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Leadership Is More Than Just Efficiency And Processes

Some argue that there are many unethical, weak, vindictive, or inaccessible leaders out there and we should consider replacing them with machines. After all, isn’t leadership all about getting things done as efficiently and fairly as possible? If we improve our processes and operations, we should be able to maximize employee productivity. Right? Wouldn’t it be better if we substituted human leaders with robots? We would not only have more streamlined operations, but we probably wouldn’t have inconsistencies in employees’ behaviors too. And come to think of it, aren’t humans incapable of being ethical, available, and positive leaders?

But is that all leadership is about? Really? Just ask anyone who works for a leader and they will tell you it’s about much more than efficiency. They will also tell you that when they’ve worked for a positive, ethical, authentic leader, it was one of the most meaningful work experiences in their lives.

In the many years I’ve taught leadership and consulted at various firms, I’ve always asked employees a simple question. Tell me if they’ve ever worked for a “bad boss” or a “good boss”. The hands shoot up in the air very quickly when I ask. Everyone who mentions that they have worked for a bad boss immediately mentions a variety of issues that grate on their nerves and lead them to either “quiet quitting” or actually leaving the firm. These include: not being recognized at work, being micromanaged, being reprimanded without cause, being ignored, not getting the professional training or developmental opportunities they were promised, being led by an incompetent or inexperienced leader, or any number of other things. Hmm, I guess, robots are sounding better all of the time after all.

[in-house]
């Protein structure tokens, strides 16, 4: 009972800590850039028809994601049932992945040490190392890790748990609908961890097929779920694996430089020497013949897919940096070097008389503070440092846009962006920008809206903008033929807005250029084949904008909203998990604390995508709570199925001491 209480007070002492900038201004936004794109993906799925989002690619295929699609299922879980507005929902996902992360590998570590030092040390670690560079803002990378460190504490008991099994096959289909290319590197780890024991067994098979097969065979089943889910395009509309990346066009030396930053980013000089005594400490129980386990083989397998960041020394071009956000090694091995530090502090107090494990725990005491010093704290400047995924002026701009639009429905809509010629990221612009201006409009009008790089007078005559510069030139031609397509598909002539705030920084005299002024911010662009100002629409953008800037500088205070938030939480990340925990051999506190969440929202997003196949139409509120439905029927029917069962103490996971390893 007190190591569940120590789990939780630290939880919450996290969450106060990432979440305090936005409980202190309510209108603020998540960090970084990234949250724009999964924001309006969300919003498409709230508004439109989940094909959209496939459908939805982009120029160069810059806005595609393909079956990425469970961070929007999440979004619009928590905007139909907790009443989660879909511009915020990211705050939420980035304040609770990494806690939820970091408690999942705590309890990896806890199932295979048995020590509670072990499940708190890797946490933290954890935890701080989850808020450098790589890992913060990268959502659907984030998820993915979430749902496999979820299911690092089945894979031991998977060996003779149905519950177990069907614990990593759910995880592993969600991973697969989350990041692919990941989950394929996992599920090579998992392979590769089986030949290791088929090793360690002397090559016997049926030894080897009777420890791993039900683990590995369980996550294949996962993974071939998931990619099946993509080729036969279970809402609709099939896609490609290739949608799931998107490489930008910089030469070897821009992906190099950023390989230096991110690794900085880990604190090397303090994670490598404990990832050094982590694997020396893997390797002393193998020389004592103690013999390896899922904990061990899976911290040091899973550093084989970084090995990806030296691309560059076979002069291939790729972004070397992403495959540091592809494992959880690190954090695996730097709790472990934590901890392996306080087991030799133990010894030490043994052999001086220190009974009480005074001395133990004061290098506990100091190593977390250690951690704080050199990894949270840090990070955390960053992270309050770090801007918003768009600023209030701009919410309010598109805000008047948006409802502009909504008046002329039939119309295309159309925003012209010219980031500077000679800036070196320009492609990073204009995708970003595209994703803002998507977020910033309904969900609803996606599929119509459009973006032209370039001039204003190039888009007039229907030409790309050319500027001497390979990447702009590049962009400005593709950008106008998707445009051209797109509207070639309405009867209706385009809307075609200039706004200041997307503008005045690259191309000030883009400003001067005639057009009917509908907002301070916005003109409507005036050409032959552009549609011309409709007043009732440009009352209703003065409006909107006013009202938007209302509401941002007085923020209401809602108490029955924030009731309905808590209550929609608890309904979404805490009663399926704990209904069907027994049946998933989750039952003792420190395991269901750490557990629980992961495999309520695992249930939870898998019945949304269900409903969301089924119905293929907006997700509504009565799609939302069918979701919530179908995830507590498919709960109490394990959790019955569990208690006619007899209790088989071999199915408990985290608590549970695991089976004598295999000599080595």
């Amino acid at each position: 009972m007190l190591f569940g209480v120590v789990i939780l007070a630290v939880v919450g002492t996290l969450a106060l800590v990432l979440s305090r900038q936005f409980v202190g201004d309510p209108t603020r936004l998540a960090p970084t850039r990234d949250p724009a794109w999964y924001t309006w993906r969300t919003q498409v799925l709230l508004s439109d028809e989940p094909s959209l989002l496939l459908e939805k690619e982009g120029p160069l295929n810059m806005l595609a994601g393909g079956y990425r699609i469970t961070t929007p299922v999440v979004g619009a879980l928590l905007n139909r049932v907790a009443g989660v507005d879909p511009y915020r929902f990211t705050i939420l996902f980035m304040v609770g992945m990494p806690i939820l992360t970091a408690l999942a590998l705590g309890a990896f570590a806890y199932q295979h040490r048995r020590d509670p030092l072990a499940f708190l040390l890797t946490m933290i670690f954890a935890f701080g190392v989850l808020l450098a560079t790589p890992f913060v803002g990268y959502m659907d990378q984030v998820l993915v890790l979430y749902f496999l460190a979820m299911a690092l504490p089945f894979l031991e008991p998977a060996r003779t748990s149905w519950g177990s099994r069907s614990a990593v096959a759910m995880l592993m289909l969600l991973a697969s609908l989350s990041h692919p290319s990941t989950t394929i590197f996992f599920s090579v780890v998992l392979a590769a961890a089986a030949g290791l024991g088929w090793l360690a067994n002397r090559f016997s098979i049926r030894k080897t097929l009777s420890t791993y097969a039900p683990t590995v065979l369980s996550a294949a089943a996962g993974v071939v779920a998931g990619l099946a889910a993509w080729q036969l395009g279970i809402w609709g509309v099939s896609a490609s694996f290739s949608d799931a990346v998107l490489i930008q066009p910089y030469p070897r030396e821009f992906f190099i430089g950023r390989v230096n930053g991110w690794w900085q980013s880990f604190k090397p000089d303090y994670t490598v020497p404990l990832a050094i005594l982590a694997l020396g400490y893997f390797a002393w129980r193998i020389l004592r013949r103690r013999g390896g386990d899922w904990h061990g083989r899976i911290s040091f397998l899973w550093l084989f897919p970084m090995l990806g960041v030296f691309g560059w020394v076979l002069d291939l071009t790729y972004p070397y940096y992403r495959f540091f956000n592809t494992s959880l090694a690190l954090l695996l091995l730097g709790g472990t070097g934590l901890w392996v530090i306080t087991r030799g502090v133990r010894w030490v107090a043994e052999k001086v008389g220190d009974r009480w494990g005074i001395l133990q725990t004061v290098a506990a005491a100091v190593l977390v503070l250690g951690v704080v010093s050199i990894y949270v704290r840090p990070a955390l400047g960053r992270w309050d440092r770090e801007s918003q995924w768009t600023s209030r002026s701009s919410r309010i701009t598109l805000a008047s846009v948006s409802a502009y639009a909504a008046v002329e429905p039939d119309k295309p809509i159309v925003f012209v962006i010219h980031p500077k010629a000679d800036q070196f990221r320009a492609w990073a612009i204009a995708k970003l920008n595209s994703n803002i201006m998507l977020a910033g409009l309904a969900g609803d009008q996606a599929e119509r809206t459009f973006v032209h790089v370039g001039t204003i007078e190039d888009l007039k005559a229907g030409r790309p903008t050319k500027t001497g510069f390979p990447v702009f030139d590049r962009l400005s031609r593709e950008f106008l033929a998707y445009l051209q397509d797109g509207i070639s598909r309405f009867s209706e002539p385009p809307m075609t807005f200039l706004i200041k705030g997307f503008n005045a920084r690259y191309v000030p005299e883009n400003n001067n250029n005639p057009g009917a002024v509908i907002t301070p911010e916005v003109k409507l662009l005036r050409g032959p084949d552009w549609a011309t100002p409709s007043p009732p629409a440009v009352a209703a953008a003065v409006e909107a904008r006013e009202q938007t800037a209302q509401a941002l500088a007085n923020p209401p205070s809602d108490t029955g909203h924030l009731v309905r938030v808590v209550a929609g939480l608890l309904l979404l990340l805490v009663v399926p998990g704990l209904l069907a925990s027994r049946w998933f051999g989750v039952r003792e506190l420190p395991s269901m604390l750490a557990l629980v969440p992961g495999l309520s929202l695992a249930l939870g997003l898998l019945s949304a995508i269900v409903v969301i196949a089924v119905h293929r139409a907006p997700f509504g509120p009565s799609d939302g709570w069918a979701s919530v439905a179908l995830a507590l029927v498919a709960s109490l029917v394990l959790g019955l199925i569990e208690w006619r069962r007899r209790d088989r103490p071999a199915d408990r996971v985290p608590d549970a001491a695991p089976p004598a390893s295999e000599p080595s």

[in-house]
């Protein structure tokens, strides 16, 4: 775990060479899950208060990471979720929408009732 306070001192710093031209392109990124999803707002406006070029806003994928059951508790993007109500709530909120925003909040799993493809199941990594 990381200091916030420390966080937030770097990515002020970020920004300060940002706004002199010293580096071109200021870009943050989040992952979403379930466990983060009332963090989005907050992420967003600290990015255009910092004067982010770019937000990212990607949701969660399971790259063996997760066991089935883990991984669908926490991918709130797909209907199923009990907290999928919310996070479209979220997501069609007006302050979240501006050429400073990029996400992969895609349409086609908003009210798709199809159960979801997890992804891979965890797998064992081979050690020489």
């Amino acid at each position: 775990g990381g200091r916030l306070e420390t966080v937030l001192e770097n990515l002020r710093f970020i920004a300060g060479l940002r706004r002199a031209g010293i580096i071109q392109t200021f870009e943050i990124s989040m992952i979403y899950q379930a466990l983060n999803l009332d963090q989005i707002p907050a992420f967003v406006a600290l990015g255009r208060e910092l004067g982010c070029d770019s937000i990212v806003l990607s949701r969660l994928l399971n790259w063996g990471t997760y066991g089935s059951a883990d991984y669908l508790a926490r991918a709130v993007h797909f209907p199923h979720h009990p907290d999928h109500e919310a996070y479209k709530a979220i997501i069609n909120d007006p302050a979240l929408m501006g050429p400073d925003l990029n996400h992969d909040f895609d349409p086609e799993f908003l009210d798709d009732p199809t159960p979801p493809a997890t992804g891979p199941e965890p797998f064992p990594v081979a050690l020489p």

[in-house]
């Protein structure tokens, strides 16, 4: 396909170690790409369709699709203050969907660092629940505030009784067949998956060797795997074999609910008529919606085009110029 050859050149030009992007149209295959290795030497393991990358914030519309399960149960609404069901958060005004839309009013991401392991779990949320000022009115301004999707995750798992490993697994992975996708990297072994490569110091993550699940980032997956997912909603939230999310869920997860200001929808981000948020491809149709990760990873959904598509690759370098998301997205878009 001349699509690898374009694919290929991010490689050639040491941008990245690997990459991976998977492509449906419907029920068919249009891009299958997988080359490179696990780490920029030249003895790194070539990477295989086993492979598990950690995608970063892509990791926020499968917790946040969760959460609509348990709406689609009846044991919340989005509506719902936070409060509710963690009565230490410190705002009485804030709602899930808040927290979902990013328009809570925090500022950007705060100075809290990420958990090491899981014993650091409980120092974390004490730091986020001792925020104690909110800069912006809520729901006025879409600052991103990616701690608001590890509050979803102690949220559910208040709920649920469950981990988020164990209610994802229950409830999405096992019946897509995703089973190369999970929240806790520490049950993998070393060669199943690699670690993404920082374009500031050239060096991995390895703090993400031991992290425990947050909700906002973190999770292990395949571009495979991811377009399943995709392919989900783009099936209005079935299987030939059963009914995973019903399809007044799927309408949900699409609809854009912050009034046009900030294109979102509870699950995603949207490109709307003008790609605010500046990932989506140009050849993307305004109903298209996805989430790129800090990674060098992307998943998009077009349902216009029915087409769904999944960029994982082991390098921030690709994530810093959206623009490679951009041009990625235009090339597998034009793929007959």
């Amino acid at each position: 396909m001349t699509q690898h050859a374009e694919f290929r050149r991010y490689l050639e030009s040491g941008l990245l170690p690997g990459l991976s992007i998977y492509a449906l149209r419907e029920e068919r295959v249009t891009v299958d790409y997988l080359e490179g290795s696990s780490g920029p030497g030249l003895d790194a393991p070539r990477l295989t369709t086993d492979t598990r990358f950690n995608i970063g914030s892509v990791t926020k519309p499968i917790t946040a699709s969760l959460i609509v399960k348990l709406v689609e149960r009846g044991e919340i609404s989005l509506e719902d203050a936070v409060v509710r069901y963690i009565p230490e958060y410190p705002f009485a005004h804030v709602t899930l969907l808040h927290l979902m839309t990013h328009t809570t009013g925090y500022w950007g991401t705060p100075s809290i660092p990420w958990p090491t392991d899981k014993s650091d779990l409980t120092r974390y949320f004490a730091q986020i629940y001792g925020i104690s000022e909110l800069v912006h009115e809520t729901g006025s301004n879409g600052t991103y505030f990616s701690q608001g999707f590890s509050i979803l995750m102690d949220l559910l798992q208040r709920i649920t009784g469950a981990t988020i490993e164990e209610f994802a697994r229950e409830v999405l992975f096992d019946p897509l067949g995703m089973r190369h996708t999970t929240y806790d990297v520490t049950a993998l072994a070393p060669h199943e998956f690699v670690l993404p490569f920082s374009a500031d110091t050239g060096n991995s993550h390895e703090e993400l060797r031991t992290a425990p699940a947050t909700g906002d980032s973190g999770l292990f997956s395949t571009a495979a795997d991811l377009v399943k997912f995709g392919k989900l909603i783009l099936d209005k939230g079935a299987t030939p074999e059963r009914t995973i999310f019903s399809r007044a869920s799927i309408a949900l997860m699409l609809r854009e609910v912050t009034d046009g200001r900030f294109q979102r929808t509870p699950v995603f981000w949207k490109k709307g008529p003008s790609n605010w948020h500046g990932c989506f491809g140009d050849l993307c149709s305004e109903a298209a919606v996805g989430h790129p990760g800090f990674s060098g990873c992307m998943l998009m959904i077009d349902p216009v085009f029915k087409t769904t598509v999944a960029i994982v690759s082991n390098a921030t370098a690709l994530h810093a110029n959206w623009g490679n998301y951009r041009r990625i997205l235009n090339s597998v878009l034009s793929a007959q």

But wait. Those who talk about their “good bosses” (and there are always plenty who do) light up when they mention how much they were inspired by their leaders’ actions, such as how they worked in the trenches with them or showed how much they cared for them or their families, how they celebrated with them on a weekly basis, or listened to their ideas and suggestions, how they made them feel like they mattered, or how they instilled in them a higher purpose for what they were trying to accomplish. To those employees, leadership isn’t simply about improving processes or making things more efficient. It’s about a one-on-one relationship in which the leader and employee have a connection that motivates and excites the employee to a higher calling and to do and feel more than they ever expected to. By the leader’s authentic charisma or individual consideration or ways in which he or she stimulated the employee to think about creative ideas on the job, it got the employee to feel connected to them, their coworkers, to the business, and the community or society at large. In the leadership research, we talk about the impact of transformational leadership on employee motivation and performance, and about how employees perform above and beyond expectations based on the leader’s actions. So, the leader does matter, and it’s not simply about efficiency and smooth operations.